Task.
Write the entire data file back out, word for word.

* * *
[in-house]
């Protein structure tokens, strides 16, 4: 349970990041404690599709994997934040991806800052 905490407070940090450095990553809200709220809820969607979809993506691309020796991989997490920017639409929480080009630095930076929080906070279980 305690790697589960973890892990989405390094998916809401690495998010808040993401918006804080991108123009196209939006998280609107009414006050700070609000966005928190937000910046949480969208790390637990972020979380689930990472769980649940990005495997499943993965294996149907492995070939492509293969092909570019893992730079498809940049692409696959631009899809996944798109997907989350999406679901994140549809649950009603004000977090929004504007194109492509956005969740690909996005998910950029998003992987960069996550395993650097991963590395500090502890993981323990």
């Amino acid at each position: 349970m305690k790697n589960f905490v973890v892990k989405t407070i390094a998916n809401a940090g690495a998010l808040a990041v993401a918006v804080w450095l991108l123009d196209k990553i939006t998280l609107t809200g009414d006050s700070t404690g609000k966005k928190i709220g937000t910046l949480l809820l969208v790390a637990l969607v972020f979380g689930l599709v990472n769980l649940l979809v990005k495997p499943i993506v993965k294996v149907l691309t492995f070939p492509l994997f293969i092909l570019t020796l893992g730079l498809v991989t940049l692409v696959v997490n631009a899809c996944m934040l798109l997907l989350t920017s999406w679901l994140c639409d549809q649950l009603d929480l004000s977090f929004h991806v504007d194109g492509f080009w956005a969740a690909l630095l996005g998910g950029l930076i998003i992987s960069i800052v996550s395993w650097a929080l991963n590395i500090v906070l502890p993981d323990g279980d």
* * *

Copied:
[in-house]
């Protein structure tokens, strides 16, 4: 349970990041404690599709994997934040991806800052 905490407070940090450095990553809200709220809820969607979809993506691309020796991989997490920017639409929480080009630095930076929080906070279980 305690790697589960973890892990989405390094998916809401690495998010808040993401918006804080991108123009196209939006998280609107009414006050700070609000966005928190937000910046949480969208790390637990972020979380689930990472769980649940990005495997499943993965294996149907492995070939492509293969092909570019893992730079498809940049692409696959631009899809996944798109997907989350999406679901994140549809649950009603004000977090929004504007194109492509956005969740690909996005998910950029998003992987960069996550395993650097991963590395500090502890993981323990």
């Amino acid at each position: 349970m305690k790697n589960f905490v973890v892990k989405t407070i390094a998916n809401a940090g690495a998010l808040a990041v993401a918006v804080w450095l991108l123009d196209k990553i939006t998280l609107t809200g009414d006050s700070t404690g609000k966005k928190i709220g937000t910046l949480l809820l969208v790390a637990l969607v972020f979380g689930l599709v990472n769980l649940l979809v990005k495997p499943i993506v993965k294996v149907l691309t492995f070939p492509l994997f293969i092909l570019t020796l893992g730079l498809v991989t940049l692409v696959v997490n631009a899809c996944m934040l798109l997907l989350t920017s999406w679901l994140c639409d549809q649950l009603d929480l004000s977090f929004h991806v504007d194109g492509f080009w956005a969740a690909l630095l996005g998910g950029l930076i998003i992987s960069i800052v996550s395993w650097a929080l991963n590395i500090v906070l502890p993981d323990g279980d």